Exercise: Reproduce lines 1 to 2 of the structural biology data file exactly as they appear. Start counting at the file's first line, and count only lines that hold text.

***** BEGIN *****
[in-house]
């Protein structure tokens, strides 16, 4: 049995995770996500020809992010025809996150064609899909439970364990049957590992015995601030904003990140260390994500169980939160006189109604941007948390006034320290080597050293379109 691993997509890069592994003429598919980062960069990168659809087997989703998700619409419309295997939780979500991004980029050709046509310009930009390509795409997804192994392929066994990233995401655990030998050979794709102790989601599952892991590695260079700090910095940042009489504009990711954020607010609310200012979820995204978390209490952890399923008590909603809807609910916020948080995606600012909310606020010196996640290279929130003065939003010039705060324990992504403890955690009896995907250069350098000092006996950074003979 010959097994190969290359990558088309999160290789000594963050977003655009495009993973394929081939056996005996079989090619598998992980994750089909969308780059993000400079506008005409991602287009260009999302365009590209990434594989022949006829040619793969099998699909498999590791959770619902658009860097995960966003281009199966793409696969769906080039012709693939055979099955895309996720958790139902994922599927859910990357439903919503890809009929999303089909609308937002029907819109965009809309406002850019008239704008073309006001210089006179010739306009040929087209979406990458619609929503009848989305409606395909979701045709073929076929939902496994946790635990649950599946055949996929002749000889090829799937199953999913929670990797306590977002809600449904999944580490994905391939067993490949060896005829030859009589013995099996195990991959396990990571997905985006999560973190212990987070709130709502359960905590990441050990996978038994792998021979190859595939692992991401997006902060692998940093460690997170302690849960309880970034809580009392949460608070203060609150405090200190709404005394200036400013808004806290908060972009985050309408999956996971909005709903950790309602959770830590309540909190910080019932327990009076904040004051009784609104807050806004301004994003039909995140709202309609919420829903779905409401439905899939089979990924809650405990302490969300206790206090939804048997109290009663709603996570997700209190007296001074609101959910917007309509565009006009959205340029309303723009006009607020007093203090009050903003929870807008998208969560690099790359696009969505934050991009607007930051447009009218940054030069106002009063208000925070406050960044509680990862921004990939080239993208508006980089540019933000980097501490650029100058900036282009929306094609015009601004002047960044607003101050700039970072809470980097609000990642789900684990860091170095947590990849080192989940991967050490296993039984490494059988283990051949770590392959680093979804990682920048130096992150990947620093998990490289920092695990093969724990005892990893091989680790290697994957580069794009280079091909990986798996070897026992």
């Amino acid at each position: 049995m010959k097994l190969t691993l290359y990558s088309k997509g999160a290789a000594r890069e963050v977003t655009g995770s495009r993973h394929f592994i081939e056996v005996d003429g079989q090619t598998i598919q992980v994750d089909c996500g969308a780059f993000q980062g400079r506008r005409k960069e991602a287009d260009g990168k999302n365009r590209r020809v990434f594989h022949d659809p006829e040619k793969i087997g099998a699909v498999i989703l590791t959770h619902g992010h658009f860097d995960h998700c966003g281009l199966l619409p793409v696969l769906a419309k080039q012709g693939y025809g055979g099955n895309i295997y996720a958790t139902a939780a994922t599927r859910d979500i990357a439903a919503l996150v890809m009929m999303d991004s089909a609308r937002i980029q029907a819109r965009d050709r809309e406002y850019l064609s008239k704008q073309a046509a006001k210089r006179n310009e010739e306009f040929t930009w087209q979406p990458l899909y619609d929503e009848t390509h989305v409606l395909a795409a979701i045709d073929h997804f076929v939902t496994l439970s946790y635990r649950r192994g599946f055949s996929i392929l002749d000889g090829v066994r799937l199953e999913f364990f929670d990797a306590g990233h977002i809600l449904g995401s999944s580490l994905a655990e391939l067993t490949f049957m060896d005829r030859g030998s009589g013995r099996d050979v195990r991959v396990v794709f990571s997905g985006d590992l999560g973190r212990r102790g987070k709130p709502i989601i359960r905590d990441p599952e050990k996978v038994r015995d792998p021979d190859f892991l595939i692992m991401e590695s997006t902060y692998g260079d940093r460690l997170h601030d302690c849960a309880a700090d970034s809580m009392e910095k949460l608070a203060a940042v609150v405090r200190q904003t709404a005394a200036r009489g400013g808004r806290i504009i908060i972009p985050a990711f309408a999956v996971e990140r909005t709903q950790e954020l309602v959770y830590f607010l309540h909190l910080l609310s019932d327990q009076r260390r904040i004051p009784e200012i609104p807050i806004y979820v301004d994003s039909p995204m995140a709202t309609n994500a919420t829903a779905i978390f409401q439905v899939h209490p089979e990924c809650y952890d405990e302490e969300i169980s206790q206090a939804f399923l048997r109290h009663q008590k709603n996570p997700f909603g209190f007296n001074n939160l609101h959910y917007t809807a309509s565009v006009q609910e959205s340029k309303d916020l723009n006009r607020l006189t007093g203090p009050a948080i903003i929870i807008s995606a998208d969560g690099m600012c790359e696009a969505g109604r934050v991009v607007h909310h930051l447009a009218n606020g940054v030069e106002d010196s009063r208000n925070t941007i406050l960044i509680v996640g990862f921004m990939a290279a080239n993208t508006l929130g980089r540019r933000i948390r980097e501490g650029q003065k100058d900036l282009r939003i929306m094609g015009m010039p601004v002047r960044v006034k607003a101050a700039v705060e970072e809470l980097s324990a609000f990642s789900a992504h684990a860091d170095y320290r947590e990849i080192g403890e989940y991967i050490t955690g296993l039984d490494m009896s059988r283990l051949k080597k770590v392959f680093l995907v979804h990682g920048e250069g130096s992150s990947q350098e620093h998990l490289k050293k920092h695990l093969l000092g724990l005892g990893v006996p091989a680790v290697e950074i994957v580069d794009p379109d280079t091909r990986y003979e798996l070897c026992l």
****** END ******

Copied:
[in-house]
């Protein structure tokens, strides 16, 4: 049995995770996500020809992010025809996150064609899909439970364990049957590992015995601030904003990140260390994500169980939160006189109604941007948390006034320290080597050293379109 691993997509890069592994003429598919980062960069990168659809087997989703998700619409419309295997939780979500991004980029050709046509310009930009390509795409997804192994392929066994990233995401655990030998050979794709102790989601599952892991590695260079700090910095940042009489504009990711954020607010609310200012979820995204978390209490952890399923008590909603809807609910916020948080995606600012909310606020010196996640290279929130003065939003010039705060324990992504403890955690009896995907250069350098000092006996950074003979 010959097994190969290359990558088309999160290789000594963050977003655009495009993973394929081939056996005996079989090619598998992980994750089909969308780059993000400079506008005409991602287009260009999302365009590209990434594989022949006829040619793969099998699909498999590791959770619902658009860097995960966003281009199966793409696969769906080039012709693939055979099955895309996720958790139902994922599927859910990357439903919503890809009929999303089909609308937002029907819109965009809309406002850019008239704008073309006001210089006179010739306009040929087209979406990458619609929503009848989305409606395909979701045709073929076929939902496994946790635990649950599946055949996929002749000889090829799937199953999913929670990797306590977002809600449904999944580490994905391939067993490949060896005829030859009589013995099996195990991959396990990571997905985006999560973190212990987070709130709502359960905590990441050990996978038994792998021979190859595939692992991401997006902060692998940093460690997170302690849960309880970034809580009392949460608070203060609150405090200190709404005394200036400013808004806290908060972009985050309408999956996971909005709903950790309602959770830590309540909190910080019932327990009076904040004051009784609104807050806004301004994003039909995140709202309609919420829903779905409401439905899939089979990924809650405990302490969300206790206090939804048997109290009663709603996570997700209190007296001074609101959910917007309509565009006009959205340029309303723009006009607020007093203090009050903003929870807008998208969560690099790359696009969505934050991009607007930051447009009218940054030069106002009063208000925070406050960044509680990862921004990939080239993208508006980089540019933000980097501490650029100058900036282009929306094609015009601004002047960044607003101050700039970072809470980097609000990642789900684990860091170095947590990849080192989940991967050490296993039984490494059988283990051949770590392959680093979804990682920048130096992150990947620093998990490289920092695990093969724990005892990893091989680790290697994957580069794009280079091909990986798996070897026992």